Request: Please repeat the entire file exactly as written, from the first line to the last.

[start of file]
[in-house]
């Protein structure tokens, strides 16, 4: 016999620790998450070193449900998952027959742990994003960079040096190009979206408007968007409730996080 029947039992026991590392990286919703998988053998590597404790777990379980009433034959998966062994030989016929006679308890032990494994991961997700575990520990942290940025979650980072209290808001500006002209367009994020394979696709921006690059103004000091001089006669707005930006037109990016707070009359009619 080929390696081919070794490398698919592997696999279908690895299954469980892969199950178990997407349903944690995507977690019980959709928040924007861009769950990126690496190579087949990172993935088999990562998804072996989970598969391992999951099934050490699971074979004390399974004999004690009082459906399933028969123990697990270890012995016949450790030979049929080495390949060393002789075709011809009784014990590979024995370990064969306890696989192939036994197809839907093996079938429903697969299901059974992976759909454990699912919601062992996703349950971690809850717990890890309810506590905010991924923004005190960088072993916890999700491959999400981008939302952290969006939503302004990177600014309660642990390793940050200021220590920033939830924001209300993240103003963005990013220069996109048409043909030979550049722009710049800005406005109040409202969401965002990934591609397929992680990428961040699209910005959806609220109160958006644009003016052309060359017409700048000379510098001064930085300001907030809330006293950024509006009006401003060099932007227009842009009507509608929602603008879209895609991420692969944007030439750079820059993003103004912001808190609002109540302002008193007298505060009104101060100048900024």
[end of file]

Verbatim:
[in-house]
């Protein structure tokens, strides 16, 4: 016999620790998450070193449900998952027959742990994003960079040096190009979206408007968007409730996080 029947039992026991590392990286919703998988053998590597404790777990379980009433034959998966062994030989016929006679308890032990494994991961997700575990520990942290940025979650980072209290808001500006002209367009994020394979696709921006690059103004000091001089006669707005930006037109990016707070009359009619 080929390696081919070794490398698919592997696999279908690895299954469980892969199950178990997407349903944690995507977690019980959709928040924007861009769950990126690496190579087949990172993935088999990562998804072996989970598969391992999951099934050490699971074979004390399974004999004690009082459906399933028969123990697990270890012995016949450790030979049929080495390949060393002789075709011809009784014990590979024995370990064969306890696989192939036994197809839907093996079938429903697969299901059974992976759909454990699912919601062992996703349950971690809850717990890890309810506590905010991924923004005190960088072993916890999700491959999400981008939302952290969006939503302004990177600014309660642990390793940050200021220590920033939830924001209300993240103003963005990013220069996109048409043909030979550049722009710049800005406005109040409202969401965002990934591609397929992680990428961040699209910005959806609220109160958006644009003016052309060359017409700048000379510098001064930085300001907030809330006293950024509006009006401003060099932007227009842009009507509608929602603008879209895609991420692969944007030439750079820059993003103004912001808190609002109540302002008193007298505060009104101060100048900024």